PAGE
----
Further properties of elementary rings

There are 2 more additional properties we can apply to define rings:

1. [ilmath]\exists e_\odot\ \forall a\in R[a\odot e_\odot=e_\odot\odot a=a][/ilmath] - a multiplicative identity, this element if it exists is unique and denoted [ilmath]1_R[/ilmath] or just [ilmath]1[/ilmath]
2. [ilmath]\forall a,b\in R[a\odot b=b\odot a][/ilmath] - commutative with respect to [ilmath]\odot[/ilmath]

Giving us the following 4 types of elementary rings[Note 5]:

1. Ring - properties 1-7
2. Ring with unity (AKA: u-ring, ring with identity) - properties 1-8
3. Commutative ring (AKA: c-ring) - properties 1-7 and 9
4. Commutative ring with unity (AKA: cu-ring or q-ring - properties 1-9

Caveats

Some authors define a ring to be what we would call a ring with unity (which we shall call a u-ring throughout the site). Especially if the book covers the topics of rings and modules. We defined "commutative ring" and "ring with unity" above.

Notes

1. So we could have [ilmath]0_R=1_R[/ilmath] or we could have [ilmath]0_R\ne 1_R[/ilmath]
2. there is only one inverse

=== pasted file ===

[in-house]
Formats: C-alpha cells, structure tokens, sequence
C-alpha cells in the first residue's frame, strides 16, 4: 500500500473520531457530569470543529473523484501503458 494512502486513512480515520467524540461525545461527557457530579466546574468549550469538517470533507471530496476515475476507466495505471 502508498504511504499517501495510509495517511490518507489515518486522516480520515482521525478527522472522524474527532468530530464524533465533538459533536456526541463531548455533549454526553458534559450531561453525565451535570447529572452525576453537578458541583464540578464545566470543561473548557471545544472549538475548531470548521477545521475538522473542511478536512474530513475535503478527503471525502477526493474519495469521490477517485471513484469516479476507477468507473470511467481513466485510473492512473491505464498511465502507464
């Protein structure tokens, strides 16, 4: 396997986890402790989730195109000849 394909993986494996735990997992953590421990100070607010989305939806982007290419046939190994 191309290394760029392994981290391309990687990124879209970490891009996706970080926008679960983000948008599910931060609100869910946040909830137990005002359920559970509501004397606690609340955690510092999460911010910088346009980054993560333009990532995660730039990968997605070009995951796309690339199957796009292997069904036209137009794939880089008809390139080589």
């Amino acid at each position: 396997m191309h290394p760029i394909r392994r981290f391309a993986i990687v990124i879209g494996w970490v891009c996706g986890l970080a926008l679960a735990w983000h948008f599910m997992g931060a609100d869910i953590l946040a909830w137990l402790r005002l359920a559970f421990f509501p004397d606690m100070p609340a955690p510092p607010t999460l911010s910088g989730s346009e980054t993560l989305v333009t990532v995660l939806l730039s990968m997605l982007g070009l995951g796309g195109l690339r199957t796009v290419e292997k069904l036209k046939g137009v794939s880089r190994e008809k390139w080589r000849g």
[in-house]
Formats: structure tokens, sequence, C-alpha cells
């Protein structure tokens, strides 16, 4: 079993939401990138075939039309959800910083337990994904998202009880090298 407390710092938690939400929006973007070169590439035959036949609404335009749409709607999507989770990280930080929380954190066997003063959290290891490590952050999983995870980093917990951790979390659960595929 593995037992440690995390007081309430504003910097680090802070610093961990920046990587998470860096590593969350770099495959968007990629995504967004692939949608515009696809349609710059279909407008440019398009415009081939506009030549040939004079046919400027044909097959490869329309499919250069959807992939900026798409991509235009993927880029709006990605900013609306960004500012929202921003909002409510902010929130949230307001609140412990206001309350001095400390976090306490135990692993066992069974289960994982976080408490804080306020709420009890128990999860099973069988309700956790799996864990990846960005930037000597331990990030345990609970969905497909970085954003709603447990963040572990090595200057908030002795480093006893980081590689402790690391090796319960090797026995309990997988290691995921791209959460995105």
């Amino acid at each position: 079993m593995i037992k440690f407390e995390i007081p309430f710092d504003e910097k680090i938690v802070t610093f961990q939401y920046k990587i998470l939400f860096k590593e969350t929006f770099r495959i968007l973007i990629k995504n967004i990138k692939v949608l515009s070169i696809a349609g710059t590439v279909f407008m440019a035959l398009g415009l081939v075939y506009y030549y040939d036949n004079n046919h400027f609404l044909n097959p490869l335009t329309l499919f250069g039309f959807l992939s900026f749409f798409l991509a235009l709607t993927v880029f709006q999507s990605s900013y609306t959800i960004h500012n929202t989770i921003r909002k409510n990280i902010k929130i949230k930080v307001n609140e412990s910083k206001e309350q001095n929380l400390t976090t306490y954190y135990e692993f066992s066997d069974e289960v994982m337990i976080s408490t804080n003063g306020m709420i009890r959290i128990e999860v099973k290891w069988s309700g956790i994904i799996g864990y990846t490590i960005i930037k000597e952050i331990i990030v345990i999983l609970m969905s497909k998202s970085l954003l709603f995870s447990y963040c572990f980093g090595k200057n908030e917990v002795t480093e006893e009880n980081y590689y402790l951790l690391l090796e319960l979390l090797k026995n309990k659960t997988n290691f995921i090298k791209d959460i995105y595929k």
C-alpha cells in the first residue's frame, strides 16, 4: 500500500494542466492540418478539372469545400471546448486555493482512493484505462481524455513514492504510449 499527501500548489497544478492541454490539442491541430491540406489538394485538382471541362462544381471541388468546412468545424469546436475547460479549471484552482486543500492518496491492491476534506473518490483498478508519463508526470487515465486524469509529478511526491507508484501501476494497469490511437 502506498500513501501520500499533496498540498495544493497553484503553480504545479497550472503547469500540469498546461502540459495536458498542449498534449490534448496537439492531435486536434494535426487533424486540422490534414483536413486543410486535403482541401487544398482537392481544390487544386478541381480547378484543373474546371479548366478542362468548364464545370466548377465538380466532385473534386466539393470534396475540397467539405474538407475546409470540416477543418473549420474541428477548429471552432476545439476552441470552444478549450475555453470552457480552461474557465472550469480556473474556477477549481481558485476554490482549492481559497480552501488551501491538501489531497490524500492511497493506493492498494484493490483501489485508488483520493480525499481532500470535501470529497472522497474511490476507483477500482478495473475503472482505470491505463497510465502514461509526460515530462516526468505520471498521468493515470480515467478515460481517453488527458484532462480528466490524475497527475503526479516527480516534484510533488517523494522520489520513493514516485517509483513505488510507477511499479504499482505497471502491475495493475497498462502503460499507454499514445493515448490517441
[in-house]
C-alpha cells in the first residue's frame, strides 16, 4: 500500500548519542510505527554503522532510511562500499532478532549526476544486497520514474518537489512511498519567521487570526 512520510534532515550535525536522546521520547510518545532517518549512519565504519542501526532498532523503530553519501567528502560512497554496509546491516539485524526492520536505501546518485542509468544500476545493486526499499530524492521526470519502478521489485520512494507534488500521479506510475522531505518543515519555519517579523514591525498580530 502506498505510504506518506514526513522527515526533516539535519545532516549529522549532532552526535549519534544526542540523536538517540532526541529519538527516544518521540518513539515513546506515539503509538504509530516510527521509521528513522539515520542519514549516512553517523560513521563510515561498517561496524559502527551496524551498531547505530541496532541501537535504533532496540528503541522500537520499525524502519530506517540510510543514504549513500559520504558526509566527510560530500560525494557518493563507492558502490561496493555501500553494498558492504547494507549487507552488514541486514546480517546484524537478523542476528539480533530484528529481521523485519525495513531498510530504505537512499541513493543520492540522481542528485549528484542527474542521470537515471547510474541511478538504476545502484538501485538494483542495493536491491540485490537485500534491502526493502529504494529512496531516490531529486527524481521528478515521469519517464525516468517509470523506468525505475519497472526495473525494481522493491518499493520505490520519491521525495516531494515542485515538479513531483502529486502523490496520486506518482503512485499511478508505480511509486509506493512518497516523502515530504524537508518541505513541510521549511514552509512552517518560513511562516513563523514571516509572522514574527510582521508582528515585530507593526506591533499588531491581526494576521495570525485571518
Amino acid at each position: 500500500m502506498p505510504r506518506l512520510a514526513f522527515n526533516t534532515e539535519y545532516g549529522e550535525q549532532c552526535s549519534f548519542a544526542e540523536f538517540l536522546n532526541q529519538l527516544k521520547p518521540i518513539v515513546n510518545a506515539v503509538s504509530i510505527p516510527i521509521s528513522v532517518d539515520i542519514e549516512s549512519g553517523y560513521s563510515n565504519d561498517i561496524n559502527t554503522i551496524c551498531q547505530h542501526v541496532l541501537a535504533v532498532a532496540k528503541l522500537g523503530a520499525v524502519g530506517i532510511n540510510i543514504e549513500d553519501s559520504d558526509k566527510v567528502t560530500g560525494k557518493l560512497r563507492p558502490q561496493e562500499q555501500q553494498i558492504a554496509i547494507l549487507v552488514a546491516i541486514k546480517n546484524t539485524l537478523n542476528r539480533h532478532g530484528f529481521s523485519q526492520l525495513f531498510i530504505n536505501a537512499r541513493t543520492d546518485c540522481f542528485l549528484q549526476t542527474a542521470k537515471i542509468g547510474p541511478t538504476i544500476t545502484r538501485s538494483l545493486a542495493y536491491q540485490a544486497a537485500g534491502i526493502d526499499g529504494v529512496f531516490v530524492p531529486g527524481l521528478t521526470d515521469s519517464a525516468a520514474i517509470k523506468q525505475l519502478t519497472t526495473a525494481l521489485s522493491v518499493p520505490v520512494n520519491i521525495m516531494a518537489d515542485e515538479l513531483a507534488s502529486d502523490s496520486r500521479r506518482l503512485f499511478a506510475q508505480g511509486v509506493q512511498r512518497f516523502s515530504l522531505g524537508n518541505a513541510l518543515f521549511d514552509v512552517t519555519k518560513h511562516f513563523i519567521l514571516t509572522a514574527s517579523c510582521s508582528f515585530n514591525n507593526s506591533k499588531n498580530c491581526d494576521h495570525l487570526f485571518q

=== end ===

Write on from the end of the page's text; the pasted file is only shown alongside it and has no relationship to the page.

3. there is only one inverse for an element
4. For multiplicative notation we'd use [ilmath]a^{-1} [/ilmath]
5. field, integral domain are also all rings, there's like 6 kinds. We call "Elementary ring" just the ones listed

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Not to be confused with rings of sets which are a topic of algebras of sets and thus [ilmath]\sigma[/ilmath]-Algebras and [ilmath]\sigma[/ilmath]-rings

Definition

A set [ilmath]R[/ilmath] and two binary operations [ilmath]+[/ilmath] and [ilmath]\times[/ilmath] such that the following hold[1]:

Rule Formal Explanation
Addition is commutative $\forall a,b\in R[a+b=b+a]$ It doesn't matter what order we add
Addition is associative $\forall a,b,c\in R[(a+b)+c=a+(b+c)]$ Now writing [ilmath]a+b+c[/ilmath] isn't ambiguous
Additive identity $\exists e\in R\forall x\in R[e+x=x+e=x]$ We do not prove it is unique (after which it is usually denoted 0), just "it exists"

The "exists [ilmath]e[/ilmath] forall [ilmath]x\in R[/ilmath]" is important, there exists a single [ilmath]e[/ilmath] that always works

Additive inverse $\forall x\in R\exists y\in R[x+y=y+x=e]$ We do not prove it is unique (after we do it is usually denoted [ilmath]-x[/ilmath], just that it exists